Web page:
DIY Marceline the Vampire Queen Axe Bass

October 29, 2015

So it seems that the cartoons-for-grown-ups trend is still on the rise, and no one's more thrilled about this than me. One of my all-time favorites? Adventure Time. That's why I decided to construct my very own Marceline costume for Halloween this year, and everyone knows she's all about that bass. (Let the record show that the author of this article shows 0 remorse for dad-level one liners). 

 

 

You Will Need:

 

  • 2 large styrofoam sheets

  • A small saw, carving blade, or utility knife 

  • Sandpaper

  • White Primer

  • Acrylic paints 

  • Gorilla glue (or other strong adhesive)

  • Thumbtacks

  • Wooden accents in various shapes 

  • Silver elastic string 

 

Firstly, you'll need to draw out your design. I made a stencil of the axe shape, and freehanded the neck part. Once you've done this, you're going to trace your axe shape onto the styrofoam twice, because you'll be glueing two of them together to form the body of the guitar. The second layer of the axe needs to have a little square niche where the neck fits in. Then you just cut out your shapes.

 

 

Here's a vague sketch of what you're doing. The size and general shape is entirely up to you, but ultimately, you'll be gluing part A on top of part B. Then, once they're glued together, take your sandpaper and shape the axe (AB) until you're happy with the angles, curves, and gouges. Finally, glue part D (the neck) into the hole that is C.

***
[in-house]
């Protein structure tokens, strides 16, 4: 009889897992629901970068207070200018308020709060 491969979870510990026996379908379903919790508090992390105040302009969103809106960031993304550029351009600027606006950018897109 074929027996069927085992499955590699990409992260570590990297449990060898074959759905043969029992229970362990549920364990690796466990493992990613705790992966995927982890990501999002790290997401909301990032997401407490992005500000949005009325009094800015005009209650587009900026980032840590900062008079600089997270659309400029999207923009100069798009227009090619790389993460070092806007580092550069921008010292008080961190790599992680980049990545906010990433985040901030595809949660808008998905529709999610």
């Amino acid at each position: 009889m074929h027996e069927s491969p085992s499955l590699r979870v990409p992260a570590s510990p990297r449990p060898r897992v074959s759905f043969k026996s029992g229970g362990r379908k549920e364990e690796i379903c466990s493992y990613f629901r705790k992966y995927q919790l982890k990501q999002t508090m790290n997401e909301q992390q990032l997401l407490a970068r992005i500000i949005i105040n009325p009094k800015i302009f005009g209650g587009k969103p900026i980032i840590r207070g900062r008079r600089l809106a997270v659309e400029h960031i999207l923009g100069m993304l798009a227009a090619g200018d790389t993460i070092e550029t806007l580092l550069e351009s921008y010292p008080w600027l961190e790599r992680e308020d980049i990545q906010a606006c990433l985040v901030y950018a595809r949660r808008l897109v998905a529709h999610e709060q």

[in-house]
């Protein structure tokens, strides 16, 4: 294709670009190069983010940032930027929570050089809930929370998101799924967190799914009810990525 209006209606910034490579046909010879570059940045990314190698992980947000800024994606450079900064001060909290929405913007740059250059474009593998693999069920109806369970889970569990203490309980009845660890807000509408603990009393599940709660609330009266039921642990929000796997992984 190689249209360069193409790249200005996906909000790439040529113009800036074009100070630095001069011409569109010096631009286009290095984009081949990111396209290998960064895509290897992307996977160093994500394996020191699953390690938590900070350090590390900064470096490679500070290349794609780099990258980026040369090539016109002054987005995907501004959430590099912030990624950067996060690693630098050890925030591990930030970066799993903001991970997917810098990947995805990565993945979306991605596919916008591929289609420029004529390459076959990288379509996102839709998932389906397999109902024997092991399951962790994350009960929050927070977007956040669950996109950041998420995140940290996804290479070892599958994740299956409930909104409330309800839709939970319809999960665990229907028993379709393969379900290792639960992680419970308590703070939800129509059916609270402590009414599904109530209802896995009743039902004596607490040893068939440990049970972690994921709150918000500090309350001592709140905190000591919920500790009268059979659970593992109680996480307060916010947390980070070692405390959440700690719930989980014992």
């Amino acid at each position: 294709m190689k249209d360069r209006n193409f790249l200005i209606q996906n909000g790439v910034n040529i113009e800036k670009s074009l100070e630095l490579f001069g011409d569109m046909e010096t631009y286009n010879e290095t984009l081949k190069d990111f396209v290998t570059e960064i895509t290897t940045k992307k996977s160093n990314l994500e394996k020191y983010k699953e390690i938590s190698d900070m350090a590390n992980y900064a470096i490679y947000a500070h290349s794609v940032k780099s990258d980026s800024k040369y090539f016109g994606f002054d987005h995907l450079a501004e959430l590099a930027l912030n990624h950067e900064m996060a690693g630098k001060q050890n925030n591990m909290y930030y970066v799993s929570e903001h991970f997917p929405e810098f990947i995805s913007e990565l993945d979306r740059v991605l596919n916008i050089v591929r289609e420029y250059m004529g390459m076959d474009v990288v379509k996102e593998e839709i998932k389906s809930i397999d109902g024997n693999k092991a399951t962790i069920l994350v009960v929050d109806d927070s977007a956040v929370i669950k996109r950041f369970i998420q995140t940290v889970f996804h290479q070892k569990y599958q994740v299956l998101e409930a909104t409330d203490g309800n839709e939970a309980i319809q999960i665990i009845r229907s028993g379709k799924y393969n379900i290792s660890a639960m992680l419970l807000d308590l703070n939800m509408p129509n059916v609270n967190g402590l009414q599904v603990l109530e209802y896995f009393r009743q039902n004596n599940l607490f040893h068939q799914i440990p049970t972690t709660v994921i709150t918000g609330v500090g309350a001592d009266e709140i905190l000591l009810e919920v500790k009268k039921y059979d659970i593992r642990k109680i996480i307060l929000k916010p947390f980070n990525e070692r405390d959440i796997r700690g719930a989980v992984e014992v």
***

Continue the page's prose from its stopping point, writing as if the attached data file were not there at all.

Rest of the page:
Here's mine after sanding AB, but before gluing on D. 

 

 

Once your guitar is in one piece, it's time for the primer. I laid out a bunch of newspapers on my garage floor and went to town. The primer I used was an aresol spray, so I sprayed one side, let it dry, flipped it over, sprayed the other, let it dry, and repeated the whole process once more. After two coats of primer, this is where we're at. 
 

 

After this step, I left the project alone for a full twenty four hours. While it did dry relatively quickly, I wanted to give it a chance to really set; the primer acts as both a blank canvas for your paint and a tough outer shell for your syrofoam, so it's pretty important. In the morning, however, it was time to break out the acrylics. 

 

 
Marceline's bass differs depending on the source, so I decided to go all red with silver accents. In order to get a nice deep color, I started with a bright red, and then painted over it with maroon. Next came the various wooden accents, which I painted silver. These wooden accents included: four pegs for the tuners, two flat oblong shapes for the pick-ups, two flat rectangles to mount the strings, and four round circles (two glued on top of each other) for the dials. I glued them in the appropriate places, and then it was time for the strings. 

 

 

As you can see, to mount the strings, I stuck four thumbtacks (also painted silver) into either wooden rectangle. Each of those strings is one big circular loop; I twisted them with my fingers before mounting them so they appear much thicker than they are. 

 

And alas, you're done. A light but sturdy bass guitar that compliments any Marceline costume.

Happy Halloween!  
 

 

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